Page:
If it is a conspiracy, it's one too sophisticated for our federal government to have pulled off. I don't give the folks in Washington that much credit.
The late Robert Anton Wilson used to draw a distinction between conspiracy theories, which could be true, and paranoid conspiracy theories that claim there is one giant
Conspiracy behind everything. He ought to know. Wilson co-authored "The Illuminatus! Trilogy," a sprawling science-fiction epic that satirizes just about every conspiracy theory imaginable.
The moon hoax conspiracy definitely falls into the paranoid category simply because of its mind-boggling scale. And to add to the paranoia, just about everyone I've encountered who believes the moon landing was faked also believes a lot of other conspiracy theories, too.
This is where it gets really crazy, because not all of these conspiracy theories are compatible. If you don't believe in the moon landings, how can you believe an alien spacecraft crashed in 1947 near Roswell, N.M., and we've been reverse engineering its advanced technology ever since?
You would think we could have used some of that alien tech to mount a real moon mission.
Hmmm. Maybe we did.
Thursday, July 16, 2009
Jason Alexander of "Seinfeld" fame was in a military command post trying to help the Air Force — at least I think it was the Air Force — shoot down a huge asteroid that was threatening to wipe out all life on Earth.
The fate of the Earth in the hands of George Costanza? We're doomed.
Fortunately, it was just the first half of NBC's two-part miniseries "Meteor: Path to Destruction." Unfortunately, the second part airs Sunday, and at this point, I suspect many viewers would just as soon it not.
The gratuitous subtitle, "Path to Destruction," may be to avoid confusion with the 1979 feature film "Meteor," which starred Sean Connery and Natalie Wood. Or maybe not, since I'm one of only three people who remember that James Bond has already dealt with this exact same plot device.
Disaster epics like NBC's "Meteor" always seem to come in pairs. Last month, ABC aired its own ludicrous miniseries, "Impact," in which the moon ends up on a collision course with Earth. This recalls the summer when "Deep Impact" and "Armageddon" dueled it out at the box office, with the louder and sillier of the two, "Armageddon," reaping the bigger take, thanks to Bruce Willis' star power and Liv Tyler's ability to pout on cue.
There must be an audience for movies about big rocks falling from the sky or else Hollywood wouldn't keep making them. And why not? After all, it's a certainty that the Earth will end up in the crosshairs of a devastating comet or asteroid — eventually. It's happened before. Just ask the dinosaurs.
In fact, we have a close call in our near future. According to some calculations, there is a 1 in 45,000 chance that the asteroid Apophis — named for the Egyptian god of chaos and darkness — will strike the Earth on April 13, 2036. And while 1 in 45,000 may seem like pretty long odds, it's enough to make some astronomers sweat just a little.
With Apophis and other near-Earth objects looming in space, scientists have begun putting a lot of thought into how we might divert any that could become potential planet killers. Most of the ideas so far involve shifting the threatening meteor off course by a few degrees, either by attaching a rocket engine to it or by maneuvering a probe close enough that the probe's gravity can tug the meteor off target.
But nothing on the drawing board resembles Hollywood's preferred method of dealing with threats from space. Call it the Michael Bay Method, after "Armageddon" director Michael Bay.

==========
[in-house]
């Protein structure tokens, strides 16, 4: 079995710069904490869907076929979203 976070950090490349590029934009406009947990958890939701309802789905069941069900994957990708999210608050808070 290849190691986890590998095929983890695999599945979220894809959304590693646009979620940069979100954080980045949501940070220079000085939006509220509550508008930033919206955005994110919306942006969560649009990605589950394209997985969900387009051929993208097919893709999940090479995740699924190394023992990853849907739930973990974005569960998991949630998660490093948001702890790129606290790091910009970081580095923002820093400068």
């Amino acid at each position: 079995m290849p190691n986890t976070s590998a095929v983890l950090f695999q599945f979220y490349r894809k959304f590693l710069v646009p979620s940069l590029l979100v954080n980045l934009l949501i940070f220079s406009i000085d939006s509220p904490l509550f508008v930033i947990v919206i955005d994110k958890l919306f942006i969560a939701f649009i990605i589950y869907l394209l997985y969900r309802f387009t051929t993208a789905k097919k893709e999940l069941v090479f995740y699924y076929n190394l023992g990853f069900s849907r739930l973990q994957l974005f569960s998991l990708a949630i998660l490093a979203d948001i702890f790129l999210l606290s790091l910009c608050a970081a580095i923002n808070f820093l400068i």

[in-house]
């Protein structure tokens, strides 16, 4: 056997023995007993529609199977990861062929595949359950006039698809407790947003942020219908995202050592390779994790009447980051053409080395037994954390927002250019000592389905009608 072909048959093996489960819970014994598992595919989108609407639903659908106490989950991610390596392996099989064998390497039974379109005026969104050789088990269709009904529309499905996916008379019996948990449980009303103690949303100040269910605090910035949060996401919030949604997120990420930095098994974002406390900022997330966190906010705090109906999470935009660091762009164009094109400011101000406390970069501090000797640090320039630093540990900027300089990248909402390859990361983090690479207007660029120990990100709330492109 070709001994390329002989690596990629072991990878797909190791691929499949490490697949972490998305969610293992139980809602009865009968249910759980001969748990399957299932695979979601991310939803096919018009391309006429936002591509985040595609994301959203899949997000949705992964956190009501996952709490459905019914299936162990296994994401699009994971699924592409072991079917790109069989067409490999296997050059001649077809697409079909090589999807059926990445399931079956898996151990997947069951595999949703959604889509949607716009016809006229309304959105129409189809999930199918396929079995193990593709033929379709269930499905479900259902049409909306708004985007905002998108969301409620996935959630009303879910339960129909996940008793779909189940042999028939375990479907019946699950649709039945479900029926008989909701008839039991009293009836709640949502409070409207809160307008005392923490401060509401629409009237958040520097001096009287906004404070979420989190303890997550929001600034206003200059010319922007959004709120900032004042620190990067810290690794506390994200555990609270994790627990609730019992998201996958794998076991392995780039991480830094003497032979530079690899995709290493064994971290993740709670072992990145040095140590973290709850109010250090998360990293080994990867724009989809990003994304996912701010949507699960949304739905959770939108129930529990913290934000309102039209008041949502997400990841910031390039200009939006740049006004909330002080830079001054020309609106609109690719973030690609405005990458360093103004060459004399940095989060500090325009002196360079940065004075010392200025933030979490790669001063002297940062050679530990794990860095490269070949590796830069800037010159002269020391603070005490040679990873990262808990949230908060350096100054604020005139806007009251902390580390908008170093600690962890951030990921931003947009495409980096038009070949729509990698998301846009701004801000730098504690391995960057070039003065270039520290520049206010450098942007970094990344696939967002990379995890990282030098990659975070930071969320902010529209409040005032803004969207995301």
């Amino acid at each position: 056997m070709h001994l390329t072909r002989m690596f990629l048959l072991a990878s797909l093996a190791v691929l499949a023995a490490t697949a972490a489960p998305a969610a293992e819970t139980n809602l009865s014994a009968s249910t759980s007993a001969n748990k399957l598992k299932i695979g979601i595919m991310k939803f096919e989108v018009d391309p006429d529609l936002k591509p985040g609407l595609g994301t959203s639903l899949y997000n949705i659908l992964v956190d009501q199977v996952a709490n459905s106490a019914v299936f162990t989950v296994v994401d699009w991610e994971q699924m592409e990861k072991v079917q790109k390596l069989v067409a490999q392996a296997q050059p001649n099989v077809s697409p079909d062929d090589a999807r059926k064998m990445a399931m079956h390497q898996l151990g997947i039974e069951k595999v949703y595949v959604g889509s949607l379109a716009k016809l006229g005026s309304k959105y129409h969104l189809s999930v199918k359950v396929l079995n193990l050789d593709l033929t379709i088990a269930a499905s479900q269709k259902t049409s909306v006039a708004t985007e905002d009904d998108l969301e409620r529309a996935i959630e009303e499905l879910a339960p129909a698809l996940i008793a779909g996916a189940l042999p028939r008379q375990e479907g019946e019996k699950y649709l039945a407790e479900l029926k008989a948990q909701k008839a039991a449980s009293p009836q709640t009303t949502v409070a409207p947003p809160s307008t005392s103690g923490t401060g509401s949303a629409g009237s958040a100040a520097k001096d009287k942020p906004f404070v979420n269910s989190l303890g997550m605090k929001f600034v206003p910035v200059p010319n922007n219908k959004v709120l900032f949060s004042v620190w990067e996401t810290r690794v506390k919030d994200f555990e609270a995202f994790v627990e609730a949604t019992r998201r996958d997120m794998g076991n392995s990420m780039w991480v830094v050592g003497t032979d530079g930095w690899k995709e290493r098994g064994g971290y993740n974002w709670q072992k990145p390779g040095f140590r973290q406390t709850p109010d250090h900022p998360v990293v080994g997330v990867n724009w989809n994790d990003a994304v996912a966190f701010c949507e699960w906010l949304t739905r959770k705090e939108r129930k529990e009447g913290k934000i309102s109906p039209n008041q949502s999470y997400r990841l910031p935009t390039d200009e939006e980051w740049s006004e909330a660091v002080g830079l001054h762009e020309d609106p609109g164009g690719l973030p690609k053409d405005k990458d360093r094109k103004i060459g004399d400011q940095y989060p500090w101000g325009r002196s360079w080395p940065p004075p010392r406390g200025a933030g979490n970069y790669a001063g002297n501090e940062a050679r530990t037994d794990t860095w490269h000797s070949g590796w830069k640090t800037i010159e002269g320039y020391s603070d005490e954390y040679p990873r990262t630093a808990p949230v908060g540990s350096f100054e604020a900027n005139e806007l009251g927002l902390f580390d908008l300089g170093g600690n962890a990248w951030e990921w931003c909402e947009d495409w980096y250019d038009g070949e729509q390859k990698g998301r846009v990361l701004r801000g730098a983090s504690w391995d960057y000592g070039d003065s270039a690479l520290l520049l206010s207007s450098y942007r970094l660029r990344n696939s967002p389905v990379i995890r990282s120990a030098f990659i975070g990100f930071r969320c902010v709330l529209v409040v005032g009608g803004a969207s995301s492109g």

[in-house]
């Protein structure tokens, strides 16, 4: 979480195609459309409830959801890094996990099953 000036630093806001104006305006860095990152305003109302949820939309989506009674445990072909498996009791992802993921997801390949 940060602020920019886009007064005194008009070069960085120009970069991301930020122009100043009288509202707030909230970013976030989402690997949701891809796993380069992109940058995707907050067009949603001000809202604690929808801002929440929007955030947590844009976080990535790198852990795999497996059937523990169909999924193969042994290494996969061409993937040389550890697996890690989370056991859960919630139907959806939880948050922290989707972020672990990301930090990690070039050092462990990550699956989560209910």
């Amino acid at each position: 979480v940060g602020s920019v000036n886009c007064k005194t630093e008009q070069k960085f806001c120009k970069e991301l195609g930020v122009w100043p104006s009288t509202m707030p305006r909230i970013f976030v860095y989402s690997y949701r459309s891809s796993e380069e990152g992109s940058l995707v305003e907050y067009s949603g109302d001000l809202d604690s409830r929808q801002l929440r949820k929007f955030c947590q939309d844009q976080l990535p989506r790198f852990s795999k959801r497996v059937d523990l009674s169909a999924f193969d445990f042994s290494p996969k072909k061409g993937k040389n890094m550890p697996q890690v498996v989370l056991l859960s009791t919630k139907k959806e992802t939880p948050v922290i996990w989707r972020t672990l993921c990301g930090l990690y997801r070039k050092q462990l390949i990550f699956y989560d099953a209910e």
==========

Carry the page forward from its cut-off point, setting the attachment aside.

From "Bay Boys" to "Transformers: Revenge of the Fallen," Bay has demonstrated that there is one solution to every problem — blow something up.
Yet despite what you may have seen in "Armageddon," blowing up an asteroid or comet is probably the last thing you want. Instead of one big rock, you end up with a lot of smaller rocks raining down on you with almost the same mass, minus the pieces that are small enough to burn up in the atmosphere.
George Costanza didn't get that memo, which is why he and the military are launching every nuclear missile they can get their hands on, plus Patriot missiles to shoot down anything that survives the big boom.
If that seems absurd to you, that's because it is absurd. But you haven't seen anything until you've seen a soldier shoot down a small meteor with a shoulder-fired Stinger missile. Yes, "Meteor: Path to Destruction" is full of comedy gold. They should have called it "Meteor: Path to Wackiness."
I don't ask for much from network television. But is it too much to ask that each new movie about a big rock from space not be dumber than the one that came before it?
Thursday, July 09, 2009
How awful is that? It's somewhere between "Ishtar" and "Battlefield Earth" on the scale of movie awfulness. It's like a Lifetime Television made-for-cable version of a vampire movie, except it doesn't star Tori Spelling.
By this point, I realize, I've offended a lot of people. Millions, probably.
"Twilight" was the No. 7 theatrical release of 2008, grossing more than $191 million domestically. More than 3 million copies of the DVD sold on its first day of availability. And the four books that comprise Stephenie Meyer's "Twilight" saga to date have sold a combined 7.7 million copies in just the United States.
The movie version of the second book, "New Moon," is scheduled for release Nov. 20, and it will probably be one of the year's top-grossing movies, too, because it seems a lot of people really, really love "Twilight," in all of its incarnations.
Now, I'm not one to idly engage in fomenting panic and hysteria. I'm the guy who usually uses this space to tell you not to worry, because video games, trashy TV, popular music and comic books will not turn your children into juvenile delinquents, teenage mothers or that most pathetic of social outcasts, game show hosts.
But I do worry that America is raising a generation that will think vampires sparkle in the sunlight.